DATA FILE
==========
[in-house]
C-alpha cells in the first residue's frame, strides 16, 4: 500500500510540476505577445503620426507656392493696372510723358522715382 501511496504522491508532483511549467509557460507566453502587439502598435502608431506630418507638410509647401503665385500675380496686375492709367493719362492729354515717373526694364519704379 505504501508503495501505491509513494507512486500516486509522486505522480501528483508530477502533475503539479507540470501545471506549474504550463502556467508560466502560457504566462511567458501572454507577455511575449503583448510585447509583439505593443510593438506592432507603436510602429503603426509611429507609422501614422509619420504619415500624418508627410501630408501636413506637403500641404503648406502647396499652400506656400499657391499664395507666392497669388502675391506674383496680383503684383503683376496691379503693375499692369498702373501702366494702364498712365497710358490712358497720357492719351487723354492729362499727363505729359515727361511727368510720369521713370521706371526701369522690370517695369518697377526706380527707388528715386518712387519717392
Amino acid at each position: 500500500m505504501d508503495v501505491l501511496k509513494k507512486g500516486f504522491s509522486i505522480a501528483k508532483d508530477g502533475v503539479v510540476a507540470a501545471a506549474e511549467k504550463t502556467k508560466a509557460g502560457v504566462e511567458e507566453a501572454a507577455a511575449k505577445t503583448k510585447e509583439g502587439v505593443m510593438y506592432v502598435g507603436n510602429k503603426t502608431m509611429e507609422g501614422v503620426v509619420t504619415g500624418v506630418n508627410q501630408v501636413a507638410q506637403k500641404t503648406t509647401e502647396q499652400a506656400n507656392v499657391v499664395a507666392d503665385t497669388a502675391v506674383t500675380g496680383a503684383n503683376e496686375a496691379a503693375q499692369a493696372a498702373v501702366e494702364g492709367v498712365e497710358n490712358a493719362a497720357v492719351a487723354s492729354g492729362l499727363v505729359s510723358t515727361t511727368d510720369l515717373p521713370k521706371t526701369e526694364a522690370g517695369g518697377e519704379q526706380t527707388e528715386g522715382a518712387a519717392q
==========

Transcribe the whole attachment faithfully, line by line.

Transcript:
[in-house]
C-alpha cells in the first residue's frame, strides 16, 4: 500500500510540476505577445503620426507656392493696372510723358522715382 501511496504522491508532483511549467509557460507566453502587439502598435502608431506630418507638410509647401503665385500675380496686375492709367493719362492729354515717373526694364519704379 505504501508503495501505491509513494507512486500516486509522486505522480501528483508530477502533475503539479507540470501545471506549474504550463502556467508560466502560457504566462511567458501572454507577455511575449503583448510585447509583439505593443510593438506592432507603436510602429503603426509611429507609422501614422509619420504619415500624418508627410501630408501636413506637403500641404503648406502647396499652400506656400499657391499664395507666392497669388502675391506674383496680383503684383503683376496691379503693375499692369498702373501702366494702364498712365497710358490712358497720357492719351487723354492729362499727363505729359515727361511727368510720369521713370521706371526701369522690370517695369518697377526706380527707388528715386518712387519717392
Amino acid at each position: 500500500m505504501d508503495v501505491l501511496k509513494k507512486g500516486f504522491s509522486i505522480a501528483k508532483d508530477g502533475v503539479v510540476a507540470a501545471a506549474e511549467k504550463t502556467k508560466a509557460g502560457v504566462e511567458e507566453a501572454a507577455a511575449k505577445t503583448k510585447e509583439g502587439v505593443m510593438y506592432v502598435g507603436n510602429k503603426t502608431m509611429e507609422g501614422v503620426v509619420t504619415g500624418v506630418n508627410q501630408v501636413a507638410q506637403k500641404t503648406t509647401e502647396q499652400a506656400n507656392v499657391v499664395a507666392d503665385t497669388a502675391v506674383t500675380g496680383a503684383n503683376e496686375a496691379a503693375q499692369a493696372a498702373v501702366e494702364g492709367v498712365e497710358n490712358a493719362a497720357v492719351a487723354s492729354g492729362l499727363v505729359s510723358t515727361t511727368d510720369l515717373p521713370k521706371t526701369e526694364a522690370g517695369g518697377e519704379q526706380t527707388e528715386g522715382a518712387a519717392q